Examining the Carnegie Hall Booking Ledgers (1955-2007)
Between 1955 to 2007, Carnegie Hall scheduled performances in a set of 52 paper ledgers. Though the Hall started handling scheduling with software in the late 1990s, these ledgers were used concurrently as backups before being discontinued in 2007. These ledgers contain many layers of information: we can see the variety of performers, genres, and non-musical events that took place at Carnegie Hall throughout the decades. Through these ledgers, we can explore control and coordination in gathering information in a slightly decentralized organization like Carnegie Hall, and how paper can act as a way to reconsolidate information. These ledgers also provide a lens to examine the efficacy of paper as a means of gathering and storing information, especially as internal customs emerge and modifications are made.
The ledger consists of templated forms (see Figure 1.1). This ledger shows performer names, what date and time they performed, which hall they performed in, when the event was scheduled, and the agreed upon rate between the performer and Carnegie Hall. Each page is separated into sections based on the days of the week with an adjacent line to fill in the exact date. Under each day, there are three columns, one for each hall within Carnegie: the Main Hall, the Recital Hall, and the Chapter Hall. These halls were later renamed Stern Auditorium, Weill Recital Hall, and Zankel Hall, respectively (see Figure 1.3). Under these columns, there are divided rows referring to event time to fill in the name of the performer, labelled ‘M’ (morning), ‘A’ (afternoon), and ‘E’ (evening). For the Saturday and Sunday entries, there are additional rows labelled ‘5:30’ and ‘Midnight.’ For each of these rows, there are also two boxes next to them labelled ‘Closed’ and ‘Rate’ under the heading ‘Lease.’ ‘Closed’ likely refers to the date the performance’s scheduling was finalized between the performer and Carnegie Hall, while ‘Rate’ refers to the amount the performers are paying to perform at Carnegie Hall. Other elements of note on these ledgers are: 1) the designation of a red circled ‘L’ on some entries (possibly a designation to only open seats on the lower level), 2) an unlabelled number on some entries which is sometimes circled on ledgers of later years (possibly a designation of how many seats to open to the audience), 3) parts of some entries have been redacted when the ledger was scanned and digitally uploaded, and 4) many pages show edits to the schedule with events being crossed out and replaced with new ones.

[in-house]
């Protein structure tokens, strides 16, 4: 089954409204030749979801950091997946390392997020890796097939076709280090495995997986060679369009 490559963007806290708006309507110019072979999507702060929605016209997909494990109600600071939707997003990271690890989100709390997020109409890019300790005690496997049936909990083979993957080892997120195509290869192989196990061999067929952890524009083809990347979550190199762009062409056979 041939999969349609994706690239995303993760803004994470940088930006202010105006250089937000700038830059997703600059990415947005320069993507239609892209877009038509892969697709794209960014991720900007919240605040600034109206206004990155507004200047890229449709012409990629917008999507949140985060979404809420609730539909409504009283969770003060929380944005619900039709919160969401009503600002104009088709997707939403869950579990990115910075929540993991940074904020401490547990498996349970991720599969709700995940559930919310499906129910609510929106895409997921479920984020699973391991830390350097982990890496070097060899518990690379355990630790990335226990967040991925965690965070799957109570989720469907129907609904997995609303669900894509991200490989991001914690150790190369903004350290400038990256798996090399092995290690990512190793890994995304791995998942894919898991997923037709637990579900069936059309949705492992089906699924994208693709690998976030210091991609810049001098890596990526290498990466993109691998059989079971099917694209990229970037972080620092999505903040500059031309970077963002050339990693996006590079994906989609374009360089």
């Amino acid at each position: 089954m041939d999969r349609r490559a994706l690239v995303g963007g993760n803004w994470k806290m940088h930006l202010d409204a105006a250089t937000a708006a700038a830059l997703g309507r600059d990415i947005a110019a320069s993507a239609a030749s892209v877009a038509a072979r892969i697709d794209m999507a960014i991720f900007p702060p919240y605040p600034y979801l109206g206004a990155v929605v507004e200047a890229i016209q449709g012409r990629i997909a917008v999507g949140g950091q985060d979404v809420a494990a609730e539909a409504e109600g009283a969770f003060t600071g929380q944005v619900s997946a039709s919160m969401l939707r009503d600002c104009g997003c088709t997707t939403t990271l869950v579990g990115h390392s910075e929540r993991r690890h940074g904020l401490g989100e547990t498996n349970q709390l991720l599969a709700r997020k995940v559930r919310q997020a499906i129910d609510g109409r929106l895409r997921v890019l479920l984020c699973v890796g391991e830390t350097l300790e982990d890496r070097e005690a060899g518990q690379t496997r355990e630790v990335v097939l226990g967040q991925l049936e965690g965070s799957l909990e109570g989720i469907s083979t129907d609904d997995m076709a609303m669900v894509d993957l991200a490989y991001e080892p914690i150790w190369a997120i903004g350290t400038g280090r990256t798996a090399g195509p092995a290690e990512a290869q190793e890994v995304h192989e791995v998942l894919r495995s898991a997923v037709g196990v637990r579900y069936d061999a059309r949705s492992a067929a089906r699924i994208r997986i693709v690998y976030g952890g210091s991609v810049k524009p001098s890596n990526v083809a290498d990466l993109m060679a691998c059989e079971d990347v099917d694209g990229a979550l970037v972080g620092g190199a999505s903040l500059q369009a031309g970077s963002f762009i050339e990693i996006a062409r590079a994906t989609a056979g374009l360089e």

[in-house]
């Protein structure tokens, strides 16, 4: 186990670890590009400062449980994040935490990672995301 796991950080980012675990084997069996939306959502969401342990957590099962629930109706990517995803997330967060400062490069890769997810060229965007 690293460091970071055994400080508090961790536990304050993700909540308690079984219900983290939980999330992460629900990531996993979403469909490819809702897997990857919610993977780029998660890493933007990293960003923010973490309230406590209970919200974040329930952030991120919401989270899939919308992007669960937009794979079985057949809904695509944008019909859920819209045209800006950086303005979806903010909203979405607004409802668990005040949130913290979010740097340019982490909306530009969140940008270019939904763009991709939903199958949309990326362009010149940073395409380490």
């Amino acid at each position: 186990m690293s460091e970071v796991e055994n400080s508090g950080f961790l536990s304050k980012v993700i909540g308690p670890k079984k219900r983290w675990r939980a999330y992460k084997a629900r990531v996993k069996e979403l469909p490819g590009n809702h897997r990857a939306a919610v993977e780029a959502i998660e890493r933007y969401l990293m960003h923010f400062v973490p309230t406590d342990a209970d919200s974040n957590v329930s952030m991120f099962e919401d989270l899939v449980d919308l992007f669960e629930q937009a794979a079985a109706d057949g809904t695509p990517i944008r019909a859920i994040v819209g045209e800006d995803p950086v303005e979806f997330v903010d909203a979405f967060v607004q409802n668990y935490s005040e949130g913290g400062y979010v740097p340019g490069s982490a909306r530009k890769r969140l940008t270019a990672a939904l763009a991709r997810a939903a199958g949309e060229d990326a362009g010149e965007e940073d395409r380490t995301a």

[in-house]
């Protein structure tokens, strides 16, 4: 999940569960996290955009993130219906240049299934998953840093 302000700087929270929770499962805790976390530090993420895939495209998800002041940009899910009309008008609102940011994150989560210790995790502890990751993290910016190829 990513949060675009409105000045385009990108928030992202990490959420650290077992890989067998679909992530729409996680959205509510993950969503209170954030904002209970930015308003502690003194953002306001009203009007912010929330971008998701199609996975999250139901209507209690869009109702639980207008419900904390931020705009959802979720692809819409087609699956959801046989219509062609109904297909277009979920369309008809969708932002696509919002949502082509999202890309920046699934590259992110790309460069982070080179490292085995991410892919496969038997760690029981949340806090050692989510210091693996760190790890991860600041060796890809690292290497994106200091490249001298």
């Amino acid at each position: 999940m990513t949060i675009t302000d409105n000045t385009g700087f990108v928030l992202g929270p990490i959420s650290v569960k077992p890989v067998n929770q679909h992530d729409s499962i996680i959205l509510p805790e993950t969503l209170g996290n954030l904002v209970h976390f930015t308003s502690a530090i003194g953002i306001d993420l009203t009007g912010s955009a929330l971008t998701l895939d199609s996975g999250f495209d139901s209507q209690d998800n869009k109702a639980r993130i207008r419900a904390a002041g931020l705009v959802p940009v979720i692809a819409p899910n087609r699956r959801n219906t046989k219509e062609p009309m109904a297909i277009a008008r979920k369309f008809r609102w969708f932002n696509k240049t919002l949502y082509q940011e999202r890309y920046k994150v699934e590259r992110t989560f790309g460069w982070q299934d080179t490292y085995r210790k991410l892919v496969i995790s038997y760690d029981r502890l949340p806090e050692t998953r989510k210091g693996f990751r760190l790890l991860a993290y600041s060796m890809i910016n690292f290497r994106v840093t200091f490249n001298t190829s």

One question that these ledgers raise is how control and coordination can be managed when gathering information -- a question that becomes more complex because the ledger itself is a means of coordination. From just the one page shown in Figure 1.1 (from the first volume created in 1955), there are at least five different handwritings visible, indicating that scheduling these events is a collaborative effort that requires coordination between multiple people working at Carnegie. Given that there are 52 volumes with over 100 pages each that stretch from 1955 to 2007, there would have been dozens of people (if not more) who participated in this information gathering process throughout the years, and many during the same time period as shown by the multitude of handwritings on one page.